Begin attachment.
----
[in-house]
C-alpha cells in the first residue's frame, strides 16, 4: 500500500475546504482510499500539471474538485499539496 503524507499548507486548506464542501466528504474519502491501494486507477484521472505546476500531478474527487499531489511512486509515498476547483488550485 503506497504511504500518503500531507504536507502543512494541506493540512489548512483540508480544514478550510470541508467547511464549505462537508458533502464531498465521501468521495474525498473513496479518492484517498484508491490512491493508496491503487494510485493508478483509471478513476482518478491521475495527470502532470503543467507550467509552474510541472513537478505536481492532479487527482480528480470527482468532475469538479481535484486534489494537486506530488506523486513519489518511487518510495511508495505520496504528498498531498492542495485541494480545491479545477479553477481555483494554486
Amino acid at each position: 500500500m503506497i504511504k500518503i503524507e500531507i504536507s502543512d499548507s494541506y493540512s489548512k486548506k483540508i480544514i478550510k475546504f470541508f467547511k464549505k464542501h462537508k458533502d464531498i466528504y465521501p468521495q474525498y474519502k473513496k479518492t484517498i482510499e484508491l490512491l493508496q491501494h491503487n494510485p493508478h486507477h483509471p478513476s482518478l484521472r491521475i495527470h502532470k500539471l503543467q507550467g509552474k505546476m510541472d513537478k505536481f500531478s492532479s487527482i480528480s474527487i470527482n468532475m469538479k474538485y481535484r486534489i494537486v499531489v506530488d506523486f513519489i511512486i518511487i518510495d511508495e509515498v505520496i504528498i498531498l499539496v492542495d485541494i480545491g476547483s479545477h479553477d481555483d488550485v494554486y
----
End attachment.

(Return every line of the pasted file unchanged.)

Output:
[in-house]
C-alpha cells in the first residue's frame, strides 16, 4: 500500500475546504482510499500539471474538485499539496 503524507499548507486548506464542501466528504474519502491501494486507477484521472505546476500531478474527487499531489511512486509515498476547483488550485 503506497504511504500518503500531507504536507502543512494541506493540512489548512483540508480544514478550510470541508467547511464549505462537508458533502464531498465521501468521495474525498473513496479518492484517498484508491490512491493508496491503487494510485493508478483509471478513476482518478491521475495527470502532470503543467507550467509552474510541472513537478505536481492532479487527482480528480470527482468532475469538479481535484486534489494537486506530488506523486513519489518511487518510495511508495505520496504528498498531498492542495485541494480545491479545477479553477481555483494554486
Amino acid at each position: 500500500m503506497i504511504k500518503i503524507e500531507i504536507s502543512d499548507s494541506y493540512s489548512k486548506k483540508i480544514i478550510k475546504f470541508f467547511k464549505k464542501h462537508k458533502d464531498i466528504y465521501p468521495q474525498y474519502k473513496k479518492t484517498i482510499e484508491l490512491l493508496q491501494h491503487n494510485p493508478h486507477h483509471p478513476s482518478l484521472r491521475i495527470h502532470k500539471l503543467q507550467g509552474k505546476m510541472d513537478k505536481f500531478s492532479s487527482i480528480s474527487i470527482n468532475m469538479k474538485y481535484r486534489i494537486v499531489v506530488d506523486f513519489i511512486i518511487i518510495d511508495e509515498v505520496i504528498i498531498l499539496v492542495d485541494i480545491g476547483s479545477h479553477d481555483d488550485v494554486y